Grappling is about finding the path of least resistance, shifting weight, breaking bones, and, honestly, death. None of the attacks I learned are gentle, because being in that situation is dire. If grappling is something you’re interested in Jiujutsu and Judo are two good martial arts to study. Also, sign up for local self-defense courses that cover ground fighting. As for tips: don’t roll over on your stomach (oops, you want to be on your back!), you’ll get pinned and you won’t be able to fight. It’s a natural instinct to do this, but it doesn’t work.

Dogs? Okay, I just want everyone to know: I am a dog lover. I love dogs, cats, and animals of all shapes and sizes. But it’s important to remember that animals can be dangerous, whether that danger comes from a bad owner or what they’ve been trained to do, they are dangerous. So, if you don’t want to read about dogs in that context, please don’t go any further.

There aren’t any martial arts out there designed to deal with dogs. If it’s one of the smaller dogs, you won’t have much trouble. If it’s a dog like a German Shepherd or a Doberman, a dog that has been bred and trained to protect and guard someone or something? Or a Pit Bull that has been raised to fight? Oh, ouch.  So, things to remember: a dog is much faster than you, a dog has more killing power than you do, a dog has teeth, it has a better bite, it’s got better instincts, and guard dogs generally run in packs.

The best tip for fighting a dog is: don’t. Back away slowly (don’t run, like a wild animal that triggers the “prey” switch), get out of it’s territory, don’t yell but try to be authoritative. Use words like “no, bad, stop” and hope the dog was trained to understand English (and not some other language). If the animal’s handler or owner is there, then all bets at being the dominant authority are off. Also, check with your local Animal Control experts to see if they have any good advice. Dogs can be wonderful pets, but many breeds were bred for a certain kind of work and they do that work very well. Even medium sized dogs can be very dangerous in the right conditions. So, if the situation is you or the dog, my advice is pick you. Do whatever you have to and get out of there. Weapons with a longer reach, if any are available, such as a crowbar are helpful.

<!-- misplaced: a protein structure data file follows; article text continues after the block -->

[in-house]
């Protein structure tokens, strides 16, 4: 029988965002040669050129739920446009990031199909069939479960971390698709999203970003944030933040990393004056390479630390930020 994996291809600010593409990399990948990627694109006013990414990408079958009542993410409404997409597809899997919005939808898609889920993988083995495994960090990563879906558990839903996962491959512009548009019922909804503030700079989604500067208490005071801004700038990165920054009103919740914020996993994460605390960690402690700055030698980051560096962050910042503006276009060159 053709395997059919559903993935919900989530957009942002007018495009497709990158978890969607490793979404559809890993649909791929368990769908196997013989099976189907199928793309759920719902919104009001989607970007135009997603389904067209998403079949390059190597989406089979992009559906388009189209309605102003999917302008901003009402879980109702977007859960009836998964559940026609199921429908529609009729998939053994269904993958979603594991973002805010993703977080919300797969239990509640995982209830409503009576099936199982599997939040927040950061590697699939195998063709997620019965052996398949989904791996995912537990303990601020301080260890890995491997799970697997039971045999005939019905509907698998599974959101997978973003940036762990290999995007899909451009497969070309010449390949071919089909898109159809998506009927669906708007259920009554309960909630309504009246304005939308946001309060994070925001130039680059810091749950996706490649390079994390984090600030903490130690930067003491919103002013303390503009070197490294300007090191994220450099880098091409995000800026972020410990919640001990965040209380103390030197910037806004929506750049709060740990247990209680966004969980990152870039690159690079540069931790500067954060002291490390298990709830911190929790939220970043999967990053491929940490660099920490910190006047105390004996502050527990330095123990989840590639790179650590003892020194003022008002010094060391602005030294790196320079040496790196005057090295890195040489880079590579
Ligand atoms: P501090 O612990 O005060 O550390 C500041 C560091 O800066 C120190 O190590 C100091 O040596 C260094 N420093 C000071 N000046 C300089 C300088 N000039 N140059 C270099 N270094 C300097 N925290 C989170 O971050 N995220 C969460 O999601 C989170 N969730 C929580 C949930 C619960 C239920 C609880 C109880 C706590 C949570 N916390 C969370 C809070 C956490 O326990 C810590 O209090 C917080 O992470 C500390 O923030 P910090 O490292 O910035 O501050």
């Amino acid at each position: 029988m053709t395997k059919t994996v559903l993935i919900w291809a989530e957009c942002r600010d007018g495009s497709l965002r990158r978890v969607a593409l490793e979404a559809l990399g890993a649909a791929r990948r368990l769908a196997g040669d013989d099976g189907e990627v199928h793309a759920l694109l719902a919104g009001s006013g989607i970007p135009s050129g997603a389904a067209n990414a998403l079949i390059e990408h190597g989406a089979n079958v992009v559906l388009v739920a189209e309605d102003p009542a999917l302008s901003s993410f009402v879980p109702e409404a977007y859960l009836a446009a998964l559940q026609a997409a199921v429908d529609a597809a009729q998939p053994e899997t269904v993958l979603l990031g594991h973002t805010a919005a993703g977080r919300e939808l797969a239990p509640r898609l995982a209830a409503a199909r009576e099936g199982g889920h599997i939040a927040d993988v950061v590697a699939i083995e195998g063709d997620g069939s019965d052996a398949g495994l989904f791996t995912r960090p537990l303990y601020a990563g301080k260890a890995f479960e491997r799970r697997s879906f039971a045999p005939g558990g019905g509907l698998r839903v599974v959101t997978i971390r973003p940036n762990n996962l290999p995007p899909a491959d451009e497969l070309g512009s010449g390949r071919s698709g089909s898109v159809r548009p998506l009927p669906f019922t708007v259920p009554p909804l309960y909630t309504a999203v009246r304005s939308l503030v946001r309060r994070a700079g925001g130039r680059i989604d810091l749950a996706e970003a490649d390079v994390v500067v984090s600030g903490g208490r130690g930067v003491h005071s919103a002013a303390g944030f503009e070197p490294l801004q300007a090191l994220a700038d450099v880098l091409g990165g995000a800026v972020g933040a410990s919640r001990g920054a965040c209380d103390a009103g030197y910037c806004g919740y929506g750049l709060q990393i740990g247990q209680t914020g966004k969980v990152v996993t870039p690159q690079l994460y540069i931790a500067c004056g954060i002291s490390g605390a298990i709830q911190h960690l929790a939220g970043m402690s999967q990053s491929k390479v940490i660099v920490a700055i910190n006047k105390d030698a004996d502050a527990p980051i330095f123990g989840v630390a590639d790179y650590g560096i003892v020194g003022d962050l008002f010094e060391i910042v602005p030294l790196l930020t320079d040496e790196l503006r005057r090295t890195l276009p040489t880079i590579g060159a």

Starke says: wear armor, even just something like a leather jacket will be more difficult for the dog to bite through. You have to give them something to bite onto like your forearm and go at them while they are chewing on that. You will get bit, though. Whether the next step is breaking the dog’s jaw or killing it is up to the situation and the nature of the person in question. It’s a last ditch resort in either case.

I think that’s all.

-Michi